Is your speed in water unmatched? Does your breaststroke leave your opponents in last place? Maybe you’re ready for a different challenge.

So, what if you jumped into a pool full of honey? Would you sink to the bottom? Could you eat during your swim? And is honey just bee spit?

In 2005, Professor Edward Cussler received the Ig Nobel Prize for comparing swimming speeds in syrup versus water. He found that although the syrup was denser than water, the swimmers’ increased motion made the liquid more viscous, or flow more easily.

So as the swimmers kept moving, the syrup became just as easy to swim through as water. But if you stop moving, when the honey thickens, could you drown?


Made from nectar, honey is the result of tireless work and millions of flowers. Each bee collects nectar from flowers and stores it inside its extra stomach, known as its crop.

After it mixes with enzymes inside the bee, the new chemical is ready for long-term storage. So, when it returns to the hive, the bee regurgitates the fluid into another bee’s mouth, and that bee passes it to another bee, creating a daisy chain of partially digested nectar.

This process continues until a bee deposits the fluid into a honeycomb. After the water has evaporated, bees seal the comb with a secretion from their abdomens, which hardens into beeswax.


So if you want to fill an Olympic-sized pool, how much honey would you need? Well, the pool would hold about 3,000,419 liters (660,000 gal) of water, so you’d need about 4.35 million kg (almost 9.9 million lb) of honey.

So, considering that one bee colony produces 27-45 kg (60-100 lb) of honey per year, this pool would contain many colonies’ lifetimes of work. Honey is a non-Newtonian fluid, named after the famous physicist Sir Isaac Newton.

You know, the apple and gravity guy. He found that normal fluids, like water, have a constant flow with no resistance, or viscosity. We call those Newtonian fluids. But we’re dealing with honey.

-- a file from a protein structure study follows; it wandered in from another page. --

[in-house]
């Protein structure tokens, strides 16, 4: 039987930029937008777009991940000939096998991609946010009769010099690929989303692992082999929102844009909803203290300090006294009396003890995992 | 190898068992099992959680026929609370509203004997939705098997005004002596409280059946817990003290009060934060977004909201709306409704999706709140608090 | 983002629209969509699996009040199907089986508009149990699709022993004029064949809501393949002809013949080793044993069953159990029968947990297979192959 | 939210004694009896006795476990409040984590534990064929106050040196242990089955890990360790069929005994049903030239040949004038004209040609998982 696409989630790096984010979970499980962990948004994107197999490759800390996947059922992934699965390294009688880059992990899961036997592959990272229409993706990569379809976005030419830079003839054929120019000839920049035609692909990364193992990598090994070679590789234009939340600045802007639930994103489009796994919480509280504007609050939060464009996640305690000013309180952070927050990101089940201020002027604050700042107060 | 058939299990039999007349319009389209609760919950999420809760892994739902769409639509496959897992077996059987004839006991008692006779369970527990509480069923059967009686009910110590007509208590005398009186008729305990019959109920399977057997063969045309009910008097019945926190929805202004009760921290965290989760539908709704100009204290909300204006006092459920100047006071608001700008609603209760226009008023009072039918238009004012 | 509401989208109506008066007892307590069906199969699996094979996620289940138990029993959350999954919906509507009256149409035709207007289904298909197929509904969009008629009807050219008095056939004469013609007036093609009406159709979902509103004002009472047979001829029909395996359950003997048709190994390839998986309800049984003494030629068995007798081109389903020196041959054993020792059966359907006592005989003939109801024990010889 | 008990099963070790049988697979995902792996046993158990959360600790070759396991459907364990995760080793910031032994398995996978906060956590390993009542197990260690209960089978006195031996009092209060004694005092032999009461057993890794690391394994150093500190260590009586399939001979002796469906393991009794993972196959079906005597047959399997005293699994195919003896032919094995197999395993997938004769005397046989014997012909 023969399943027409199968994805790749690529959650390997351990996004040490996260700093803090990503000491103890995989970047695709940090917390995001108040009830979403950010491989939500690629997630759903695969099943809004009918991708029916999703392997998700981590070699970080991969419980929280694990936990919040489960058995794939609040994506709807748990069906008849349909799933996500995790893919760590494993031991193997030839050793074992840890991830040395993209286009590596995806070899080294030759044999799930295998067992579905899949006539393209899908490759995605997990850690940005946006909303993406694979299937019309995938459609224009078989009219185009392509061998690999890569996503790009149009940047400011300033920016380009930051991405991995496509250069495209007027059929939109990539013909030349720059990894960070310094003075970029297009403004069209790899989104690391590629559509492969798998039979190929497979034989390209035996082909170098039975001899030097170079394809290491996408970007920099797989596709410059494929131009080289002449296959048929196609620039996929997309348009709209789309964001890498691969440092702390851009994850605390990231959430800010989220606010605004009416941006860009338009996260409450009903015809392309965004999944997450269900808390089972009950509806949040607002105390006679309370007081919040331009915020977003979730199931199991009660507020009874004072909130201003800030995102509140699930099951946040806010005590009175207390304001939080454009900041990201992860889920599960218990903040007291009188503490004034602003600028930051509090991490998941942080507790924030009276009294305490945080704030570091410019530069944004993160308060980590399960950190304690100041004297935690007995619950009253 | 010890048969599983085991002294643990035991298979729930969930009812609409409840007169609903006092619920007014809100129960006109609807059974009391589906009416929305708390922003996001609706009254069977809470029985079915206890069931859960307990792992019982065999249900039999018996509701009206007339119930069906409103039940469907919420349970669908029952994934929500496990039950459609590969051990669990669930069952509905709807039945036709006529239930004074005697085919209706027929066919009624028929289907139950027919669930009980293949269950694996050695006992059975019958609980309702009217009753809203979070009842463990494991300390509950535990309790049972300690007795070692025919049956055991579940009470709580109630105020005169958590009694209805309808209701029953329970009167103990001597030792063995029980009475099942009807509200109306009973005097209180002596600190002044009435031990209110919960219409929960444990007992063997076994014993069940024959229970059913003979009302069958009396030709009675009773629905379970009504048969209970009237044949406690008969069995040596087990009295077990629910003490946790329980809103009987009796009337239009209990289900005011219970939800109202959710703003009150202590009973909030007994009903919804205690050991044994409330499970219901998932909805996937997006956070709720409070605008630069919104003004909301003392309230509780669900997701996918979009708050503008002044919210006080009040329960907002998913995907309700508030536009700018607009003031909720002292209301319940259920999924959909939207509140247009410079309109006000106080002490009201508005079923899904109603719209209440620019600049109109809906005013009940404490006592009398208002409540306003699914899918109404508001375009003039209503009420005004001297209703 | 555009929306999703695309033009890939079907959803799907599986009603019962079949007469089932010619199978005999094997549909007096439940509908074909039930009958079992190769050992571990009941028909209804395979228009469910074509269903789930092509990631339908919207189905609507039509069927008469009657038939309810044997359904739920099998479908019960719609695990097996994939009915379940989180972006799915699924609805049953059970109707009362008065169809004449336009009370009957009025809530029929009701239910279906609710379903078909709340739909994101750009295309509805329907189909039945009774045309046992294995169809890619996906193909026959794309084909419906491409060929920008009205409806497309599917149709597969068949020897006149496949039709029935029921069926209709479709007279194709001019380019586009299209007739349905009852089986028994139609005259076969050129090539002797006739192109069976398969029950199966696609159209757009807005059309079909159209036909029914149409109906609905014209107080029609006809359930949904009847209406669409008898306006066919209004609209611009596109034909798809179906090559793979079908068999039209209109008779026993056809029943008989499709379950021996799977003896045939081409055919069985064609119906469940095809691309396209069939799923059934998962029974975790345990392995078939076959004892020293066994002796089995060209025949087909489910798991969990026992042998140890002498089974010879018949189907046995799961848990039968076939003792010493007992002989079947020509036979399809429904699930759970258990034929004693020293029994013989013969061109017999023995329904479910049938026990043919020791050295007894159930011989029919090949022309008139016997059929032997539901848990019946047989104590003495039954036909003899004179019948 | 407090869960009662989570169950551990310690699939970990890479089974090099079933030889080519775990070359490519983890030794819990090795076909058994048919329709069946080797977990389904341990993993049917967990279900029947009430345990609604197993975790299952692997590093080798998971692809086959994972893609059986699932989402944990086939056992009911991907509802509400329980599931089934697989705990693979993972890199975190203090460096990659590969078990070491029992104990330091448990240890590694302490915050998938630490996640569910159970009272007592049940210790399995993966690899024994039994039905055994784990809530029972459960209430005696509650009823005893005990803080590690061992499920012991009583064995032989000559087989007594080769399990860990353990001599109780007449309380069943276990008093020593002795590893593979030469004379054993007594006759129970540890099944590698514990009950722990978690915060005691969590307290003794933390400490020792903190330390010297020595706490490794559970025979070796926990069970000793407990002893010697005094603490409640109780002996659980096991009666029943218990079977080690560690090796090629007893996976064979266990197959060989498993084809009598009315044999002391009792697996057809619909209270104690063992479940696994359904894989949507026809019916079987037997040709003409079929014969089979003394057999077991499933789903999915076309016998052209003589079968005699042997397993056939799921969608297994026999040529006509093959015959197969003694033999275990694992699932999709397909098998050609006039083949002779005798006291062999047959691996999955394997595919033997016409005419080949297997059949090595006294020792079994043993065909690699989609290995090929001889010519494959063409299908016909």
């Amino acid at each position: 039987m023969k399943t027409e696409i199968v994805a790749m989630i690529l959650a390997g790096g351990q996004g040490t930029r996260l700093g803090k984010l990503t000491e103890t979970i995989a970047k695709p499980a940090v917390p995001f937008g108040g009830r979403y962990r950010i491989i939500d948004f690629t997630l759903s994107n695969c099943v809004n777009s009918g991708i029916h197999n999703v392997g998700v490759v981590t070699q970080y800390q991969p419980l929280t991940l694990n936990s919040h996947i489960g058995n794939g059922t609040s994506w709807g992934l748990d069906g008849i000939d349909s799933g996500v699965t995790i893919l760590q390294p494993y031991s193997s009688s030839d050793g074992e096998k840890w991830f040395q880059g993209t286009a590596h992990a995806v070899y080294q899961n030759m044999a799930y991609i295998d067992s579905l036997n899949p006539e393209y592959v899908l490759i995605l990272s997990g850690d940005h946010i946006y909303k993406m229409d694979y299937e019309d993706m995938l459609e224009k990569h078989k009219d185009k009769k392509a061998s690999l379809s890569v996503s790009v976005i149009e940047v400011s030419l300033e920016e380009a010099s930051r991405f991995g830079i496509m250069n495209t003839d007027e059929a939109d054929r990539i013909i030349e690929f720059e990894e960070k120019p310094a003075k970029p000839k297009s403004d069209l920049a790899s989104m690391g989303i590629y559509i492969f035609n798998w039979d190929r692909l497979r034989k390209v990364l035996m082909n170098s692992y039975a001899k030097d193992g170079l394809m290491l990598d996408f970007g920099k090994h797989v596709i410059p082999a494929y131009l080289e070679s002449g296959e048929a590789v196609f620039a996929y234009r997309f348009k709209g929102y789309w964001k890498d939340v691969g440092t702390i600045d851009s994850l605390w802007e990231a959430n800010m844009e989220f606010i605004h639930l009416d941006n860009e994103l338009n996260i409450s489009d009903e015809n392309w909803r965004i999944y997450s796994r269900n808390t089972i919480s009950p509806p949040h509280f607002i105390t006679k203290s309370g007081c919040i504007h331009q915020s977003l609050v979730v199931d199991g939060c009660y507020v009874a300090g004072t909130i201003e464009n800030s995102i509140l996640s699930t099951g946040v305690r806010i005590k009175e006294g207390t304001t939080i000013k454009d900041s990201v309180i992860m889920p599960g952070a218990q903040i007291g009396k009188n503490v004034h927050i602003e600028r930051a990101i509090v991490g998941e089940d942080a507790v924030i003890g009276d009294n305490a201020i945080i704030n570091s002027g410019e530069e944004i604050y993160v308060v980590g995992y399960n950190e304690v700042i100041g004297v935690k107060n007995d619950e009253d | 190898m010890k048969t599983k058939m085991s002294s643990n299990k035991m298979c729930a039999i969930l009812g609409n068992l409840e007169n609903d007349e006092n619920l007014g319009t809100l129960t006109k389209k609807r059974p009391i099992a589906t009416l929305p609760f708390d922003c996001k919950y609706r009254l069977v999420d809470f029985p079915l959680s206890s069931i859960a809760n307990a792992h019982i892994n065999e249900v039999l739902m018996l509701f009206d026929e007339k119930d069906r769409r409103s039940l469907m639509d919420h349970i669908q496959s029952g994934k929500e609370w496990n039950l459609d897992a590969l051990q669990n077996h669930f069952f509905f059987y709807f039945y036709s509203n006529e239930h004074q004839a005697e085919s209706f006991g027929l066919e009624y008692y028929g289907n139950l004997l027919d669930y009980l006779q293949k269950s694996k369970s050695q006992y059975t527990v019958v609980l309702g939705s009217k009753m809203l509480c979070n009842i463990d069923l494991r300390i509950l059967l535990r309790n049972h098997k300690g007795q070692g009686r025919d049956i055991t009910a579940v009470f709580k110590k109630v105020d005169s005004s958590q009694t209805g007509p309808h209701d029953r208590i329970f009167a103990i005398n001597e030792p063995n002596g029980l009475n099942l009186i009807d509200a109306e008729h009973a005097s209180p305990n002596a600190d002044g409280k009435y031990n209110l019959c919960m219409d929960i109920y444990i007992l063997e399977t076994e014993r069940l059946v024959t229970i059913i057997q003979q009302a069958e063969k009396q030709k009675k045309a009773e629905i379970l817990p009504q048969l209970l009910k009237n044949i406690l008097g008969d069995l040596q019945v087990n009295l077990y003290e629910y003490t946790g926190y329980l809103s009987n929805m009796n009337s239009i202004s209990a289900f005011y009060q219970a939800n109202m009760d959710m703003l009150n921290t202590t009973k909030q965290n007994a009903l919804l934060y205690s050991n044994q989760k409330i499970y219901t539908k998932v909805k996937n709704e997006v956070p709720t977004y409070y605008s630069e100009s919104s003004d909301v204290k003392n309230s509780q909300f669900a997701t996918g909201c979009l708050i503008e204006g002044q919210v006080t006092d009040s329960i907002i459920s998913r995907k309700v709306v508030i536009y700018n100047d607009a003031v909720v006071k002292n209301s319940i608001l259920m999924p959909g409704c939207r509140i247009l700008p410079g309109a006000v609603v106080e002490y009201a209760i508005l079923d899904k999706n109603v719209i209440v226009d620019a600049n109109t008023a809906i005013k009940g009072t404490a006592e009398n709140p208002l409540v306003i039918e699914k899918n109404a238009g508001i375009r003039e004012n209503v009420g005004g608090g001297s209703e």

As a non-Newtonian fluid, it’s viscosity changes when you apply force to it, such as the impact of you swimming in it. And the thicker the liquid, the higher the viscosity.
Centipoise measures the amount of force needed to move a layer of liquid in relation to another liquid. On a mild, 21°C (70°F) day, honey has a viscosity of 10,000 cps, but water is only 1 cps. Oh, and honey is 1.5 times denser than water too.

But honey is also thixotropic fluid, which means if it stays still, it becomes a gel-like substance. So that could slow you down. If you want an easier swim through honey, you’ll need a warm day.


While your cannonball wouldn’t have the same splash as in water, the sudden movements of your arms and legs would begin to change the honey’s composition. And since the buoyant force increases with density, you may float back to the top after you jump in.

So that makes it less likely that you’ll drown. Professor Cussler’s experiment showed that form drag is key to human swimming. Your form, or shape, affects the drag on your body when you’re moving through a fluid, like swimming through honey.

Streamlined shapes have less drag when they move through fluids. And since we’re all shaped differently, the drag you create in the honey is unique to you. No judgement here.

You might want to break out your cap and Speedo bathing suit to lessen the resistance while you swim. And you may even have a snack between laps. You’ll get more than a mouthful of honey while you’re swimming.

But take it easy. If you eat too much, you could get sick. While honey has been used to treat everything from coughs to wounds, consuming too much could cause health problems. Considering the recommended allowance of honey is 10% of your daily calories, all this added sugar pouring into your body could make you queasy.

And even more dangerous, every gulp comes with the threat of botulism, a kind of food poisoning. These spores grow in improperly preserved food, and create a toxin that attacks the body’s nerves.

It can weaken the muscles you use for breathing and even kill you. But there are some benefits. One dip might leave you sticky. If you make this swim part of your morning routine, your skin could become softer and well-moisturized.

Your abrasions would heal faster, and you would have fewer fungal infections. This tasty, gel-like fluid has just as many restorative properties as it does drawbacks. Used in moderation, it could help your body inside and out.

But if you swim in honey too often, it might cancel the healthy benefits. Of course, without honeybees, we wouldn’t have the option of floating in this sticky stuff. It makes you wonder, what if insects disappeared from the planet?


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